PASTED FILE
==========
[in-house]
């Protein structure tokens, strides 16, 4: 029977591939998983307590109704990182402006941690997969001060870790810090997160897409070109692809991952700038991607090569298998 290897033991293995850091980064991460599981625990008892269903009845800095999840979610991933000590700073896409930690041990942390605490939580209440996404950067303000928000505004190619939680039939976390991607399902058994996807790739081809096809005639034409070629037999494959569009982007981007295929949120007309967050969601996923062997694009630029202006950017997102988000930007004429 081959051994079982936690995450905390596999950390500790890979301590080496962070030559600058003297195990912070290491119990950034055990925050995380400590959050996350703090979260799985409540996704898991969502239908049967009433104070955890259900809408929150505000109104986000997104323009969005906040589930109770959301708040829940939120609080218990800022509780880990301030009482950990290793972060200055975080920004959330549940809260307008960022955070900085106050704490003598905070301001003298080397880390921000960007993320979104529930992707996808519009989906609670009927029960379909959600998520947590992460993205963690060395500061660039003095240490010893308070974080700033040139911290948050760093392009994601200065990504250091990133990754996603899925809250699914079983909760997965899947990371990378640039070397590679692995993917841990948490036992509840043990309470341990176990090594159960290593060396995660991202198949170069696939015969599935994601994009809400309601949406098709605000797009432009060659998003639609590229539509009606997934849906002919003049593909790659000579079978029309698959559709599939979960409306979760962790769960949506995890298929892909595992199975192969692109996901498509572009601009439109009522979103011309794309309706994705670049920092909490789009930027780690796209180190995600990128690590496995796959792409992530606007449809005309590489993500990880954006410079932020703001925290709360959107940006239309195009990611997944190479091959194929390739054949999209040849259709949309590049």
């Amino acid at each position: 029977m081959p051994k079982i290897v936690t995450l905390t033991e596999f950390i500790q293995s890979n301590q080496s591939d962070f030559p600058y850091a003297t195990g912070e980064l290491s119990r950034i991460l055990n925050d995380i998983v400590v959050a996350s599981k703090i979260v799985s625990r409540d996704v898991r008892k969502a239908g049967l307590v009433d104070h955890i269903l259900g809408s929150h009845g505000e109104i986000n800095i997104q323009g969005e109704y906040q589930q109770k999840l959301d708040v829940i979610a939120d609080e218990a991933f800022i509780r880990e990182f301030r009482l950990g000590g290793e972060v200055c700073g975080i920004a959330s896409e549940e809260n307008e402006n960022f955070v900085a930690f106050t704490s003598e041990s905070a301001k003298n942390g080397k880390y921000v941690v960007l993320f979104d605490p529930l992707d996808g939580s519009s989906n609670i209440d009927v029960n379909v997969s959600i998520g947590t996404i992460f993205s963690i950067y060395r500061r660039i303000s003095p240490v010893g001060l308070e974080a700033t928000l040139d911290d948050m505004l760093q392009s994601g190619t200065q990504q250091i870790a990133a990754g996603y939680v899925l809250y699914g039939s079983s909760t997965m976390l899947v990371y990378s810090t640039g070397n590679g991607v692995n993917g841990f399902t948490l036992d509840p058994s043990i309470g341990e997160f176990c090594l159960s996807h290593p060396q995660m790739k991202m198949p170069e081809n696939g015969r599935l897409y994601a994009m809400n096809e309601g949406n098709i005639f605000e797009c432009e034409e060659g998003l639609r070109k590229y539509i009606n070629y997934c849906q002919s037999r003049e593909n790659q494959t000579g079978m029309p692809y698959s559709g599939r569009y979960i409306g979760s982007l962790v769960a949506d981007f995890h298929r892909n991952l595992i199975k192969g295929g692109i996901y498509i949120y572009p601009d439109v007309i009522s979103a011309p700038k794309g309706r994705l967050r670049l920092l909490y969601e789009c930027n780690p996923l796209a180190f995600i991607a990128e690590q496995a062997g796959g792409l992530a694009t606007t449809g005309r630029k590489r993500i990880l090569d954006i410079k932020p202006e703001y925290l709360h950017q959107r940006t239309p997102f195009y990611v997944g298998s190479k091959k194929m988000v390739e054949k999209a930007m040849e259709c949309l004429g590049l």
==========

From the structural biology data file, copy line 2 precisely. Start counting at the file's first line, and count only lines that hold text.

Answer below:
């Protein structure tokens, strides 16, 4: 029977591939998983307590109704990182402006941690997969001060870790810090997160897409070109692809991952700038991607090569298998 290897033991293995850091980064991460599981625990008892269903009845800095999840979610991933000590700073896409930690041990942390605490939580209440996404950067303000928000505004190619939680039939976390991607399902058994996807790739081809096809005639034409070629037999494959569009982007981007295929949120007309967050969601996923062997694009630029202006950017997102988000930007004429 081959051994079982936690995450905390596999950390500790890979301590080496962070030559600058003297195990912070290491119990950034055990925050995380400590959050996350703090979260799985409540996704898991969502239908049967009433104070955890259900809408929150505000109104986000997104323009969005906040589930109770959301708040829940939120609080218990800022509780880990301030009482950990290793972060200055975080920004959330549940809260307008960022955070900085106050704490003598905070301001003298080397880390921000960007993320979104529930992707996808519009989906609670009927029960379909959600998520947590992460993205963690060395500061660039003095240490010893308070974080700033040139911290948050760093392009994601200065990504250091990133990754996603899925809250699914079983909760997965899947990371990378640039070397590679692995993917841990948490036992509840043990309470341990176990090594159960290593060396995660991202198949170069696939015969599935994601994009809400309601949406098709605000797009432009060659998003639609590229539509009606997934849906002919003049593909790659000579079978029309698959559709599939979960409306979760962790769960949506995890298929892909595992199975192969692109996901498509572009601009439109009522979103011309794309309706994705670049920092909490789009930027780690796209180190995600990128690590496995796959792409992530606007449809005309590489993500990880954006410079932020703001925290709360959107940006239309195009990611997944190479091959194929390739054949999209040849259709949309590049």